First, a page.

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6 of 6 people found the following review helpful By Romance Reader on March 25, 2014
Format: Paperback
Southbound is a maddening journey through gambling addiction, at turns exhilarating and deeply sad. I learned so much about horse racing and its complex betting structure. It's a truly amazing system, one that almost begs the compulsive gambler to try and outsmart it. That's exactly what the main character Ryan McGuire spends his considerable bank account trying to do. The ending is like watching a horse run full out toward a cliff. Will he turn and save himself or hit bottom?

Pick up this excellent debut novel and find out for yourself.

One other thing: take some time to read the acknowledgments. They are the most beautiful I have ever read.
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5 of 5 people found the following review helpful By Elgon B. Williams on March 25, 2014
Format: Kindle Edition
Jason Beem’s Southbound is an eye-opening exploration of the darkness of human excess and addiction pertaining not only to gambling but other types of compulsive behavior. Ryan McGuire, has a disease manifest in all types of gambling but his primary focus is on horseracing. It’s what he knows best; he is a racetrack announcer and has been exposed to the temptation to gamble for all his life.

Ryan has a few other problems that are attached to his compulsive personality as well. Some of it he may have inherited from his father who was an alcoholic and also liked to bet on the ponies. So, Ryan knows about his weaknesses but tells himself he has everything under control. Yet he is always aware that in a moment of weakness he could lose control. He fears it is inevitable, that it’s only a matter of time before he breaks down and relapses. And his compulsive need for human attention compels him to seek one-night stands over longer-term relationships. Even when he has longer relationships he seeks attention on the side that threatens any relationship he has.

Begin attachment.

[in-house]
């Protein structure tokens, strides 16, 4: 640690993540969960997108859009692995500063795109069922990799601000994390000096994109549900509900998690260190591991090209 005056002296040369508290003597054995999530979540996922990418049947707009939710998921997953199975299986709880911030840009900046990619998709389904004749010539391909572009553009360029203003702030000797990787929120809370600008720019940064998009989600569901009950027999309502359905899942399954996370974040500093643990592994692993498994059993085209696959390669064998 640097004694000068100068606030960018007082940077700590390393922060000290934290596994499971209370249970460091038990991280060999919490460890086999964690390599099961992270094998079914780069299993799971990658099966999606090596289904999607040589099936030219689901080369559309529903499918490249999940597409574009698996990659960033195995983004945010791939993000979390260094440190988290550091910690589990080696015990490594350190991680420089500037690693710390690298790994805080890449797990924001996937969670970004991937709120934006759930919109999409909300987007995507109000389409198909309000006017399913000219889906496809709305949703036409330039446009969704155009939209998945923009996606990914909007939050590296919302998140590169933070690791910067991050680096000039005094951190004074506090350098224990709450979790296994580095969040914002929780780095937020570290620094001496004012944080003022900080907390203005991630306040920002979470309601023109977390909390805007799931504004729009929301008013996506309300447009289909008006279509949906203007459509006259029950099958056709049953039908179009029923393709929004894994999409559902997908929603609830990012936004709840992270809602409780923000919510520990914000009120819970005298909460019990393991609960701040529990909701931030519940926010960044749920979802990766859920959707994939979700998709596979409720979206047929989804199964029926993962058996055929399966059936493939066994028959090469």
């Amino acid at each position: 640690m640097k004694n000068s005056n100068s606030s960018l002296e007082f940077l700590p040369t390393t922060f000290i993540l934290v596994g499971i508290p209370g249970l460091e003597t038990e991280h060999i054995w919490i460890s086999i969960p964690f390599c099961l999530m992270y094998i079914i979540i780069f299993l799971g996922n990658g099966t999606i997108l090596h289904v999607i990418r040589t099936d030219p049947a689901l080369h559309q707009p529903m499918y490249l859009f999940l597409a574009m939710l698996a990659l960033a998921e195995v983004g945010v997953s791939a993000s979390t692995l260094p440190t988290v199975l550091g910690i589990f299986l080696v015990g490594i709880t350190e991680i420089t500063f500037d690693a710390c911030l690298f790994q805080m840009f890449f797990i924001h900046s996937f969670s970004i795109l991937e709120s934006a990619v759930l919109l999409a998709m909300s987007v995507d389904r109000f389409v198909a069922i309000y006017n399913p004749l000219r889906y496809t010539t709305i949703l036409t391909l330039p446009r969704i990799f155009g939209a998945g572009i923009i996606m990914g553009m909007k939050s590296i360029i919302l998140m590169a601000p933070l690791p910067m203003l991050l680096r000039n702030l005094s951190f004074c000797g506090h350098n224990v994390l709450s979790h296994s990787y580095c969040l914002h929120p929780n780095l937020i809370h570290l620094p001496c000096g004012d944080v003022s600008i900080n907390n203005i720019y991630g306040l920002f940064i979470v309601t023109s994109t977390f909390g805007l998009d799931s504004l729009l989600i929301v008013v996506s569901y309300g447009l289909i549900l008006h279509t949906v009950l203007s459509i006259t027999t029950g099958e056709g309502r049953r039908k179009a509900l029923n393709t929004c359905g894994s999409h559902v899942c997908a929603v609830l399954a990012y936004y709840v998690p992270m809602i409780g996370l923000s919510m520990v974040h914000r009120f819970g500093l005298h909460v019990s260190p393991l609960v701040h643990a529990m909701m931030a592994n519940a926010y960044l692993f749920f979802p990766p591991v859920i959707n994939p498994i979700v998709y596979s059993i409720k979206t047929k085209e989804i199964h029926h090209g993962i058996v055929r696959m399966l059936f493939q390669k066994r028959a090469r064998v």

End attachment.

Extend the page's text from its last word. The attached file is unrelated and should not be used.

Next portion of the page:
Compulsive gambling is the biggest threat he has to finding companionship, though. In the past, he has spent time away from others, studying racing forms and picking horses. Attending Gamblers Anonymous meetings Ryan has been able to step away from the pain and destructive behavior. He manages to save money and begin a relationship with a young professional. Even though he hasn’t placed a bet for more than two years, he lives with the knowledge that it only takes the one time of caving in to the weakness for his addiction to return. It only takes a single trigger.
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5 of 5 people found the following review helpful By Stephanie E. Post on April 2, 2014
Format: Paperback Verified Purchase